October 13, 1995 |
Apple Announces New Division: One week after its chief financial officer said he would resign, Cupertino, Calif.-based Apple Computer Inc. said it has formed a new North America division, leading some observers to expect more management changes ahead. The unit, which combines the Apple USA and Apple Canada subsidiaries, will be headed by James Buckley, senior vice president of Apple Computer and former president of Apple USA. Apple Canada President Peter Jones will report to Buckley.
November 2, 1995 |
In yet another management change, Apple Computer will announce today the resignation of its chief marketing executive because of continuing disagreements with the firm's chief executive, sources said Wednesday. Daniel L. Eilers, senior vice president of worldwide marketing, has agreed to leave the company and his position will be eliminated, according to Tim Bajarin, president of Creative Strategies Research International in San Jose. Another source inside Apple confirmed that Eilers is leaving.
February 8, 1991 |
In the absence of crystal standards, manufacturers are quick to remind consumers that their products meet all known health requirements. Even so, some of the best-known crystal makers are taking precautions in the wake of the Graziano-Blum study. Although their study was not published until Jan. 19, Joseph Graziano and Conrad Blum were sharing their preliminary findings with glass-industry representatives last fall. Steuben briefly suspended sale of crystal decanters and flasks.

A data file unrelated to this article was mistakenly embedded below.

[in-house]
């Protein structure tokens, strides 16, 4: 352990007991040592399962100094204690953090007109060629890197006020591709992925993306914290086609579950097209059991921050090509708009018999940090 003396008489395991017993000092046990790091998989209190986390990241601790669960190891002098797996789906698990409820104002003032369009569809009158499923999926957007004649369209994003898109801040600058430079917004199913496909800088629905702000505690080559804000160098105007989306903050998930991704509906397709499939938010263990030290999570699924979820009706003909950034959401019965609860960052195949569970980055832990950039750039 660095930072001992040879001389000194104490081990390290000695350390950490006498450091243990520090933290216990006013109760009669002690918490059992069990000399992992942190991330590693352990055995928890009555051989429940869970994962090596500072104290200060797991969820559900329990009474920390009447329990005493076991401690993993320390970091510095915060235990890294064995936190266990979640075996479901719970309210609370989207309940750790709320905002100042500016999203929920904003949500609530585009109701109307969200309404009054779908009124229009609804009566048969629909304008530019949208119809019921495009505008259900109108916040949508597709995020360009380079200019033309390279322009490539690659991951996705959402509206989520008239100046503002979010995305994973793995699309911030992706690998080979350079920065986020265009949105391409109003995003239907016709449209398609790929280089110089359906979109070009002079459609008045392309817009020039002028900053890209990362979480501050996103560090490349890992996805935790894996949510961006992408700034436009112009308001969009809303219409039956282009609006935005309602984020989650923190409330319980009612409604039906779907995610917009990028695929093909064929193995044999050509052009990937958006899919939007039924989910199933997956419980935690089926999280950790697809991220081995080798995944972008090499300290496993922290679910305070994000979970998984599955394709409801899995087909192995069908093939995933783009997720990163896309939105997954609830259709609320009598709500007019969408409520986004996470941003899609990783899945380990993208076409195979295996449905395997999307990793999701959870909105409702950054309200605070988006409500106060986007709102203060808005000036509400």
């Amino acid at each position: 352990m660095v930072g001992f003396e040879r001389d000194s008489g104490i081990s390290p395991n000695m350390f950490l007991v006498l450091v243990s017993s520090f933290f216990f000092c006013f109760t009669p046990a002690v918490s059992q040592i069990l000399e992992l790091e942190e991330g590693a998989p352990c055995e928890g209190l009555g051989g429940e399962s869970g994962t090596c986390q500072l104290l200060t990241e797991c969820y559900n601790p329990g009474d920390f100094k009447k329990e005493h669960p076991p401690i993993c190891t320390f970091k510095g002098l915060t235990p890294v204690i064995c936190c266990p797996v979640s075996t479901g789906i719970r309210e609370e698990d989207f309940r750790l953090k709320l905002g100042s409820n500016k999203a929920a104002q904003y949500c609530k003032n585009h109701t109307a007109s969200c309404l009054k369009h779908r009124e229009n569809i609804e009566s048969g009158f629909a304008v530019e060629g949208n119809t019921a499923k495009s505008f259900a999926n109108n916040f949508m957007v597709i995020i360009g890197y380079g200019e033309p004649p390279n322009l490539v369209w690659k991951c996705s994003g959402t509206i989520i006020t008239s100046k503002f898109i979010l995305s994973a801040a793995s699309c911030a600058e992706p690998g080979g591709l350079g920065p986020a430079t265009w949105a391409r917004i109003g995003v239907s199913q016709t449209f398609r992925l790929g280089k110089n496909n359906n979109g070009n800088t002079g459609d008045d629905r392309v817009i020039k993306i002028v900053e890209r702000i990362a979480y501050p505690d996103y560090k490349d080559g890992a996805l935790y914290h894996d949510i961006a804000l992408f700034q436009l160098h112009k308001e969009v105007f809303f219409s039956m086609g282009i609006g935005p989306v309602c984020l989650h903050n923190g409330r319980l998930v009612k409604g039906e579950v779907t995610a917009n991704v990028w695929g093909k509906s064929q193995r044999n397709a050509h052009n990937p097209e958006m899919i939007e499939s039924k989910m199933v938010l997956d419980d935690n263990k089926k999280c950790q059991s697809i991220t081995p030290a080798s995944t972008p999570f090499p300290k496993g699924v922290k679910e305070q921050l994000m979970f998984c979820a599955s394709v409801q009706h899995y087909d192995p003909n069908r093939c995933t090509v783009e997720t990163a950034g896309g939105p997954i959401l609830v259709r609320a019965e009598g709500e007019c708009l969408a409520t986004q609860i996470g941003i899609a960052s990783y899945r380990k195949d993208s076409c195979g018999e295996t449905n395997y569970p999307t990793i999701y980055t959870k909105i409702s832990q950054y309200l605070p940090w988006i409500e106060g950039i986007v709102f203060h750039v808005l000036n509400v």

May 2, 1991 |
Apple Computer Inc. on Wednesday projected a surprising drop in its third-quarter earnings, sending its shares reeling. Apple stock tumbled $7.75 to $47.25 in brisk trading on the over-the-counter market. Volume was a huge 16 million shares, and Apple was the most active over-the-counter stock. The news led analysts to slash their earnings estimates for the Cupertino, Calif.-based company. "This is a shock," said Andrew Neff of Bear, Stearns & Co.
January 20, 1991 |
Crystal wine decanters and other types of glassware can leach lead, possibly endangering wine connoisseurs and lovers of other spirits, researchers said. Joseph Graziano and a colleague at the Columbia University College of Physicians & Surgeons in New York tested wines and liquors from crystal decanters and glasses and found that lead levels rose the longer the drink was in the vessel.